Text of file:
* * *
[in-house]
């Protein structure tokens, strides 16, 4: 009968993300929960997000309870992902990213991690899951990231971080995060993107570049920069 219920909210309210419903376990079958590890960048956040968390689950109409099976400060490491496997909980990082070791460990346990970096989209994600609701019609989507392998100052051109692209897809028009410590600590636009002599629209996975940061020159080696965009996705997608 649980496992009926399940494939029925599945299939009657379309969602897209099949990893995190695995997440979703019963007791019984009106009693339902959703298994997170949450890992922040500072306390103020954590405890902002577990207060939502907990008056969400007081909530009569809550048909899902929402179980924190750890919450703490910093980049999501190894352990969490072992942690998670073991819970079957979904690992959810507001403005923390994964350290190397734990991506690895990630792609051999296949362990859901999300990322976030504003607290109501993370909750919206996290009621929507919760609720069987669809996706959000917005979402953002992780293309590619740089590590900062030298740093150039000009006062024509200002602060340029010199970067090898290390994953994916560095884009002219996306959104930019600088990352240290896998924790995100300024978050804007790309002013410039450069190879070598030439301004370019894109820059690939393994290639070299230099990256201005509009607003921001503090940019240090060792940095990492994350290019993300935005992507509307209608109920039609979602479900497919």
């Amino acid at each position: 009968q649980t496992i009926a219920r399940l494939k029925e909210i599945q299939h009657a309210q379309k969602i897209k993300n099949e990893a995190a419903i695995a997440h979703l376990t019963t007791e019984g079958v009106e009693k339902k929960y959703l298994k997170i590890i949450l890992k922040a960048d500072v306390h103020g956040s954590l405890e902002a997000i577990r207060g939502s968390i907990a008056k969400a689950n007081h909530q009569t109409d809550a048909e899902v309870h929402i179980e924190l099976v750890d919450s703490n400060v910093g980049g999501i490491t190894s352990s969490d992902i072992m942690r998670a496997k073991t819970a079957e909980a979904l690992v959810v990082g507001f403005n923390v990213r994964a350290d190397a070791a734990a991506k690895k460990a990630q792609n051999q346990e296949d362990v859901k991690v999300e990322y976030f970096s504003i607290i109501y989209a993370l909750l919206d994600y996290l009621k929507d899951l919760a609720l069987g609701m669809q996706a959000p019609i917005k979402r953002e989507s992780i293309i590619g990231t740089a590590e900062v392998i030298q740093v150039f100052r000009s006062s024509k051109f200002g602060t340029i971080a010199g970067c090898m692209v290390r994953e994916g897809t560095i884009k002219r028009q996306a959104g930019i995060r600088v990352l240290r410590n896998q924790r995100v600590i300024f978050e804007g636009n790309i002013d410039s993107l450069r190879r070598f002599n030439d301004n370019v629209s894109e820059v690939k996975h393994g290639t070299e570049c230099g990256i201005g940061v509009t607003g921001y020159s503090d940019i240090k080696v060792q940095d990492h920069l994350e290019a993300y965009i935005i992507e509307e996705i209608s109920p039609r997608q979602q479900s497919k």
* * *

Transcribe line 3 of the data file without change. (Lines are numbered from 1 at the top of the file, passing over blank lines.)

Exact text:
């Amino acid at each position: 009968q649980t496992i009926a219920r399940l494939k029925e909210i599945q299939h009657a309210q379309k969602i897209k993300n099949e990893a995190a419903i695995a997440h979703l376990t019963t007791e019984g079958v009106e009693k339902k929960y959703l298994k997170i590890i949450l890992k922040a960048d500072v306390h103020g956040s954590l405890e902002a997000i577990r207060g939502s968390i907990a008056k969400a689950n007081h909530q009569t109409d809550a048909e899902v309870h929402i179980e924190l099976v750890d919450s703490n400060v910093g980049g999501i490491t190894s352990s969490d992902i072992m942690r998670a496997k073991t819970a079957e909980a979904l690992v959810v990082g507001f403005n923390v990213r994964a350290d190397a070791a734990a991506k690895k460990a990630q792609n051999q346990e296949d362990v859901k991690v999300e990322y976030f970096s504003i607290i109501y989209a993370l909750l919206d994600y996290l009621k929507d899951l919760a609720l069987g609701m669809q996706a959000p019609i917005k979402r953002e989507s992780i293309i590619g990231t740089a590590e900062v392998i030298q740093v150039f100052r000009s006062s024509k051109f200002g602060t340029i971080a010199g970067c090898m692209v290390r994953e994916g897809t560095i884009k002219r028009q996306a959104g930019i995060r600088v990352l240290r410590n896998q924790r995100v600590i300024f978050e804007g636009n790309i002013d410039s993107l450069r190879r070598f002599n030439d301004n370019v629209s894109e820059v690939k996975h393994g290639t070299e570049c230099g990256i201005g940061v509009t607003g921001y020159s503090d940019i240090k080696v060792q940095d990492h920069l994350e290019a993300y965009i935005i992507e509307e996705i209608s109920p039609r997608q979602q479900s497919k």